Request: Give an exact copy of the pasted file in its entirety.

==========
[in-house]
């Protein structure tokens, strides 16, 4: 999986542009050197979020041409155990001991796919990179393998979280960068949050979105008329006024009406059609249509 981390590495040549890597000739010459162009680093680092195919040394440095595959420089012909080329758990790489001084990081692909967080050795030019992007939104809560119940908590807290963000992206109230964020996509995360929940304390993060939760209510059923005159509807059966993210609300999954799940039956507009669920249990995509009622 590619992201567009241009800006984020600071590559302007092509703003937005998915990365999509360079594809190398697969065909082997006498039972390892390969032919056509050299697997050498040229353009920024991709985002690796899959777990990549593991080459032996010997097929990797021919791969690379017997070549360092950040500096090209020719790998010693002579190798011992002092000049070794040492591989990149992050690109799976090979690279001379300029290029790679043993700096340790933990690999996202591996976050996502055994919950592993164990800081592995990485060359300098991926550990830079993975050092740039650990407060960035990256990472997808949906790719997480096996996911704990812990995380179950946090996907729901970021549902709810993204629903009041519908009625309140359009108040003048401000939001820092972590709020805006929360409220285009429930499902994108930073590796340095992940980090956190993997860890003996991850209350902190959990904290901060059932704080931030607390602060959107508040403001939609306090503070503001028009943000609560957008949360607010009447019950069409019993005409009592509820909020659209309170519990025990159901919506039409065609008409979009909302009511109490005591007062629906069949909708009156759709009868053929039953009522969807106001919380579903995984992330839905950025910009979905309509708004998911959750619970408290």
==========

[in-house]
């Protein structure tokens, strides 16, 4: 999986542009050197979020041409155990001991796919990179393998979280960068949050979105008329006024009406059609249509 981390590495040549890597000739010459162009680093680092195919040394440095595959420089012909080329758990790489001084990081692909967080050795030019992007939104809560119940908590807290963000992206109230964020996509995360929940304390993060939760209510059923005159509807059966993210609300999954799940039956507009669920249990995509009622 590619992201567009241009800006984020600071590559302007092509703003937005998915990365999509360079594809190398697969065909082997006498039972390892390969032919056509050299697997050498040229353009920024991709985002690796899959777990990549593991080459032996010997097929990797021919791969690379017997070549360092950040500096090209020719790998010693002579190798011992002092000049070794040492591989990149992050690109799976090979690279001379300029290029790679043993700096340790933990690999996202591996976050996502055994919950592993164990800081592995990485060359300098991926550990830079993975050092740039650990407060960035990256990472997808949906790719997480096996996911704990812990995380179950946090996907729901970021549902709810993204629903009041519908009625309140359009108040003048401000939001820092972590709020805006929360409220285009429930499902994108930073590796340095992940980090956190993997860890003996991850209350902190959990904290901060059932704080931030607390602060959107508040403001939609306090503070503001028009943000609560957008949360607010009447019950069409019993005409009592509820909020659209309170519990025990159901919506039409065609008409979009909302009511109490005591007062629906069949909708009156759709009868053929039953009522969807106001919380579903995984992330839905950025910009979905309509708004998911959750619970408290």